Also tried flipping baluns. Note that although reception got slightly worse with one mode, it was not a whopping difference. Certainly did NOT loose all siganls because of one out-of-phase.

I then stacked a pair of 91XGs and no gain and if anything, worse then one alone. Then ganged , side by side and DID get a slight overall gain - enough to make a consistent difference. That was on a metal crossbeam made from 1 1/4" galvanized EMT pipe. Problem was . . . those dinky little 10/24 bolts the 91XG has on its mount are too small to keep it tight in high wind when mounted this way. I then made a wood horizontal crossbeam with a vertical short mast on each end, and it worked better. Better gain and holds in high winds. Yeah, I know wood is frowned upon by some - but don't complain to me. I'd prefer a fiberglass pole but didn't have any laying around. Used a tight-grain, pressure-treated piece of southern yellow pine and it will last longer then I will. More wind resistance then I'd like, though.

I'm in an extreme-fringe area with lots of multipath signals. I tested the antennas at various spacings. I found that best spacing was channel dependent. Finally used some computer modelling software that gives me spacing by the channel. Used the recommendation, and it's working a bit better then just one antenna. Not by much, but enough to make a nice difference.

By the way, with all attempts, I tested each antenna by itself before doing anything elsel

When I got all done, I've got the pair of 91XGs on top, with a two VHF antennas below. All into one coax. 91XGs joined by a diplexer with equal-length coax - then on to a UHF/VHF combiner. The two VHF antennas are joined by a low-high VHF combiner.

I'll be adding another pair of UHF antennas later to point in a different direction for channel RF 26. I'm going to use a narror channel filter to join them into the rest.

One of the photos shows my first installation that didn't hold in high-wind and shows one 91XG pointing up to the moon.

Stacking/ganging distance for 2 Yagis with 93” booms at RF 50 (91XGs)

31.9" (2' 7-7/8") Horizontally
30.9" (2' 6-61/64") Vertically

Stacking/ganging distance for 2 Yagis with 93” booms at RF 26 (91XGs)

36.6" (3' 0-5/8") Horizontally
35.3" (2' 11-11/32") Vertically






 

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Anyone want an 91XG?

I installed a 91xg this past weekend to try to pull in some distance buffalo stations but got only marginally better results than my current 4221. I going to try a pre-amp and combining it with my 4221. If this doesn't improve results I may end up parting with it. Let me know if anyone is interested in it.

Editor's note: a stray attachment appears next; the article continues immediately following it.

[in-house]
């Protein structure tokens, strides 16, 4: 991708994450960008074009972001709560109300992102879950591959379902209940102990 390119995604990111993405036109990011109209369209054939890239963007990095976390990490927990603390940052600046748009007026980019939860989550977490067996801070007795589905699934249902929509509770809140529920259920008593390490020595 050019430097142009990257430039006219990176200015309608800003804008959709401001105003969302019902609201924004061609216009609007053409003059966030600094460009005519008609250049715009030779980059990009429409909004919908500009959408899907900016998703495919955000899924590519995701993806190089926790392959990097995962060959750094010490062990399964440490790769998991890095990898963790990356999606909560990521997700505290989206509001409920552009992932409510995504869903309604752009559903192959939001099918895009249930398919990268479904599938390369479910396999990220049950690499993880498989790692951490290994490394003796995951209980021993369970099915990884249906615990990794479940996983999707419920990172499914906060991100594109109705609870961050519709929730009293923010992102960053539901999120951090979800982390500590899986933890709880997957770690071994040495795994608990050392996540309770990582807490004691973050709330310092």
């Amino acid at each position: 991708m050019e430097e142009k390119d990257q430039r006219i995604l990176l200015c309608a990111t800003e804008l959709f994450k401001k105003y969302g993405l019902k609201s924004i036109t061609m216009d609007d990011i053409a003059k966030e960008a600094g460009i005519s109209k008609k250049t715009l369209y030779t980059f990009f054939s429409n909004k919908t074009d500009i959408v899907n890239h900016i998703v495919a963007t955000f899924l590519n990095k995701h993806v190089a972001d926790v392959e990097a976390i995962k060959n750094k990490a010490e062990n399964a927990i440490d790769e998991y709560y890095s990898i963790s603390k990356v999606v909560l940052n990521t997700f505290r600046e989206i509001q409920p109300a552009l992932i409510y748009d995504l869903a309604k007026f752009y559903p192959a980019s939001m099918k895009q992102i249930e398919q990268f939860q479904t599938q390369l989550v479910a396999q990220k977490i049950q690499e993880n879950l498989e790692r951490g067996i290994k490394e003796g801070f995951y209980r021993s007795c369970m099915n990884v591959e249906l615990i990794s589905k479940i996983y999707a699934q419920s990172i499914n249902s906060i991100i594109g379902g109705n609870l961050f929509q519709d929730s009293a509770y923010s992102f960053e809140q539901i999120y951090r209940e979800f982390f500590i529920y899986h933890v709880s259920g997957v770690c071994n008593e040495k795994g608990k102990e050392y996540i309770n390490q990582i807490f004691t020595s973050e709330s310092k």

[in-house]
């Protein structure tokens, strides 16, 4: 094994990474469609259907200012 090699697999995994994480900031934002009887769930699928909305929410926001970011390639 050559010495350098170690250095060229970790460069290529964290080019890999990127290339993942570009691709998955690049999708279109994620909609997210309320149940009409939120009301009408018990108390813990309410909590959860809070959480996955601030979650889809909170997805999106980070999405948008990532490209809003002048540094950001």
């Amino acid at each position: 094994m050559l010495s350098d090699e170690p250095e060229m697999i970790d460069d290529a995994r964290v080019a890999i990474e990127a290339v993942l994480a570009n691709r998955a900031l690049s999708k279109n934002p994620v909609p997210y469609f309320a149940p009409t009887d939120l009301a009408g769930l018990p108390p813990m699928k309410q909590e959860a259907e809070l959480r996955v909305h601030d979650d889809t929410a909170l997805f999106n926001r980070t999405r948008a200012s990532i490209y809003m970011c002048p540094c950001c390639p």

Thanks.
 

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Nice setup! Where are you located? And you say you used a diplexer to combine the two 91XGs?
I'm in Otsego County, New York. I used a Winegard antenna coupler # CC-7870 which is basically just a diplexer put into a weatherproof plastic box along with a mast-mount. I tested it with a vaious brand diplexers also and they all worked basically the same. None worse and none better.
 

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When I got all done, I've got the pair of 91XGs on top, with a two VHF antennas

I agree it is a nice setup. I was wondering how much higher your 2 91XGs are above the 2 VHF antennas?

I tried putting my 91XG above my VHF antenna and hardly got anything. When I pulled it down and moved it about 8 feet to the side at about the same height as the VHF antenna it did much better.
 

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I agree it is a nice setup. I was wondering how much higher your 2 91XGs are above the 2 VHF antennas?

I tried putting my 91XG above my VHF antenna and hardly got anything. When I pulled it down and moved it about 8 feet to the side at about the same height as the VHF antenna it did much better.
I tested each antenna on that mast by itself and then with the others with various spacings. I wanted to make sure I didn't "rob Peter to pay Paul" while adding antennas. I did not detect any difference on any antenna as long as spaced two feet apart. That's the vertical boom to boom distance. I wanted to space then as close as possible to leave more room on that mast in case I added more antennas later. So, I don't know what to tell you. Most what you read will warn you to have at least 4 feet. With my stuff? I've got two multi-antenna installations and on each, two feet has been fine.
My other install has a DB8 sitting over a Wade VIP-307. That being said, I have them all spaced at 3 feet right now, because I don't need the extra room on the mast.